David Hamilton – Maggy, Ramatuelle (1988)
Hamilton was asked to direct the film Emmanuelle, but as this wasn’t the kind of thing he wanted to do, he declined. There were also many requests for publicity photos, but he has always found it difficult to work to order and has never been pleased with the results. One exception was his work for Nina Ricci perfumes on the L’Air du Temps campaign.
No biography of David Hamilton is complete without dealing with probably his most contentious peculiarity—his partiality for a particular theme: the young girl. In 25 Years of an Artist, he explains why he finds a particular type of girl so immensely attractive and why she has become the main feature of his work:
“There exist among young girls, within a clearly defined age group, some rare beings who are able to exert a powerful erotic attraction upon certain much older men. It is a kind of magic, a fleeting charm which touches such men, of whom I am one, in a secret part of their sensibility. By means of my photographs I make a sincere confession that few men, bewitched as I am by the forbidden desire, will dare to make.”
Hamilton goes on to explain that not all young girls of this age have this rare quality; no common trait of character differentiates them from the rest, but in observing them closely, one has the impression from their attitude and their gaze, that they sense the particular attraction they exert around them, thus rendering them different. They seem aware of it, and sometimes play on it.
“It seems to me that their femininity is revealed sooner than that of their contemporaries. A femininity too mature for their age, an animal instinct that they already know to be right for them, even if they decide to hold out against it for as long as possible. This intuition, which they do not understand, tends to make them discreet, shy, and thus mysterious. These young nymphs who fascinate me, often shun the avid gaze of the public which reflects an awareness of the beauty that they themselves are trying to ignore. However, being able to recognise them, to approach them and to understand them with patience and trust, I have felt their need to express the difficulties they face from having suddenly found a sensuality that took them by surprise. Some of them would give anything to be different; to be ‘normal’, as they sometimes dare to say. It is true, the rare delicacy of their physical appearance sets them apart, and everyone knows how much it costs to be different in this world… these young girls take refuge in dreams which they have wished me to bring into reality.”
David Hamilton – The mirror, Ramatuelle (1986)
Hamilton later discovered that other artists and writers had this same passion; Laclos described the type in Les Liaisons Dangereuses, written in 1782 and the great painter Balthus did not try to hide it in his work. A writer would need an exceptional talent to expound on such a sensitive subject without risking alienation. Hamilton believed Vladimir Nabokov such a talent. The author of the unique novel established the name Lolita as the icon for young girls in possession of that certain fatal charm.
David Hamilton – Homage to Balthus, South of France (1980)
Hamilton describes the first time he experienced this powerful attraction:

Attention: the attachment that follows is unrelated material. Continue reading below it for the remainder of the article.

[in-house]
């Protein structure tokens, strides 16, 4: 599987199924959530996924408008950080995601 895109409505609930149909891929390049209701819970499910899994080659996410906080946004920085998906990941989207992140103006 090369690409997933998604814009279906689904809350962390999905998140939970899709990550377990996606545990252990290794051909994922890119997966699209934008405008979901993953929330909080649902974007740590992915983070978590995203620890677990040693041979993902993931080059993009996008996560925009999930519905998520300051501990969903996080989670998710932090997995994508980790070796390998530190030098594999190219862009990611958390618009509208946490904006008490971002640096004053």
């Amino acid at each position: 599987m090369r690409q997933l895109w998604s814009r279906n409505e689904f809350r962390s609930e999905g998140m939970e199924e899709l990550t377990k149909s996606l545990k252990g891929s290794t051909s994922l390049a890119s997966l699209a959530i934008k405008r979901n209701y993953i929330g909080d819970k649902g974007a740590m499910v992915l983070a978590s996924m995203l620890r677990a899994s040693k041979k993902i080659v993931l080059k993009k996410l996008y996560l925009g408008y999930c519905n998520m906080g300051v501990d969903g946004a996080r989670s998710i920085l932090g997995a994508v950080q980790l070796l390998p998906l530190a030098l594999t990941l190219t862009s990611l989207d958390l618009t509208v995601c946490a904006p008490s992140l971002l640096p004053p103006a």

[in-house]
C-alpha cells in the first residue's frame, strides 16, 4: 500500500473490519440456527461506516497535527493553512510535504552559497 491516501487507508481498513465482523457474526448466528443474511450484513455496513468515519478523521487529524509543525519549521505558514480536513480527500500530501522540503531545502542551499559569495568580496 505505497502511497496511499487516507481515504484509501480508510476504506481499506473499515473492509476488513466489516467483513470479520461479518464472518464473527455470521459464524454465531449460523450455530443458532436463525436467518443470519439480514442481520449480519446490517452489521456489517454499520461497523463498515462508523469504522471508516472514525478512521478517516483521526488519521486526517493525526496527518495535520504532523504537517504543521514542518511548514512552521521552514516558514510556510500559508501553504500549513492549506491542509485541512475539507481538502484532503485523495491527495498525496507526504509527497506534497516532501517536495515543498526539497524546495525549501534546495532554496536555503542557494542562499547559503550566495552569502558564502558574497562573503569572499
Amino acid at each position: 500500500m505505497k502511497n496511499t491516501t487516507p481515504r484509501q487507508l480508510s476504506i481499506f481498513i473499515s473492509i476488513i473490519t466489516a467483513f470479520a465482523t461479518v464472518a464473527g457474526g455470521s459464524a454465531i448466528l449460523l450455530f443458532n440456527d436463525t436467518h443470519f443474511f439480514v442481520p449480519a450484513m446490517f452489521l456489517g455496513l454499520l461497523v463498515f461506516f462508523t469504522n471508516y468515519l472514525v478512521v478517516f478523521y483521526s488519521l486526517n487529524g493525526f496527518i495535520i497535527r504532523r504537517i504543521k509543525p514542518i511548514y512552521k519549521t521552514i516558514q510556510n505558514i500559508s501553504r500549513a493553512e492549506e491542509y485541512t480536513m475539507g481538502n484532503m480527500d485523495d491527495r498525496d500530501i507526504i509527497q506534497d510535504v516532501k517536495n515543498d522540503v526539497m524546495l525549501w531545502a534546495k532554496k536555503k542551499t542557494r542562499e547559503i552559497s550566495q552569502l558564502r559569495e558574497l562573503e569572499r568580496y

“The first time I clearly perceived in myself the attraction to this particular beau idéal, was on the beach at Bournemouth in England in 1966. I had known and photographed many beautiful girls but had never, until then, experienced what can only be described as a revelation. The girl was playing on the beach with her younger sister, and immediately I noted the long line of her legs, the delicate structure of her body, and most especially, her feline face, the cat-like eyes with the heavy upper lids. Looking at her, I could see the great beauty she would one day become. Her name was Mandy and I asked her where her parents were. I introduced myself to her mother and wondered if she would agree to my taking some pictures of her daughter when she was a little older. Surprised and flattered, the mother seemed to like the idea and I promised that I would give her a call in about two years. I couldn’t understand why I had made this appointment so far in advance, but it seemed important to me and two years later I did contact her.”
David Hamilton – Mandy, Ramatuelle (1971)
This first chance encounter was followed by others which changed his life in ways that he could never have imagined. Another important encounter took place in 1969 on a trip to the Canary Islands. There he saw Mona for the first time; she was nineteen years old and the most beautiful girl he had ever seen. Mona came to Paris at Christmas that year and thus their long relationship began. Eventually, they went their separate ways but she remains a central figure in his work. Hamilton has taken more pictures of her than of any other girl and she also starred in his first film, Bilitis.
For years, film producers had been suggesting that he direct a film to bring his young girls to life. He had repeatedly refused because he knew that cinema brought together various talents, techniques and personalities; his pictures have always been created spontaneously and privately. The beautiful play of light which lasts but a few moments can be captured by the camera, but with a team, with complex machinery and the need to shoot a scene several times, you can be certain that something will have changed–a cloud will have moved or the sun will have set. However, Henri Colpi, a director and film producer, and Bernard Daillencourt, a director of photography, had the talent and the experience to make Bilitis. The subject and the title come from Pierre Loüys’ Les Chansons de Bilitis, prose poems published in 1894. They filmed in surroundings familiar to Hamilton: the hills of Ramatuelle, the beaches and the castle of St. Ame above the commune of St. Tropez. The arrival of the set designer, Eric Simon, was essential to Bilitis’ success. Extremely talented, he created sets for many films, and he and Hamilton immediately found they had much in common. The film was released in 1976 and was very successful.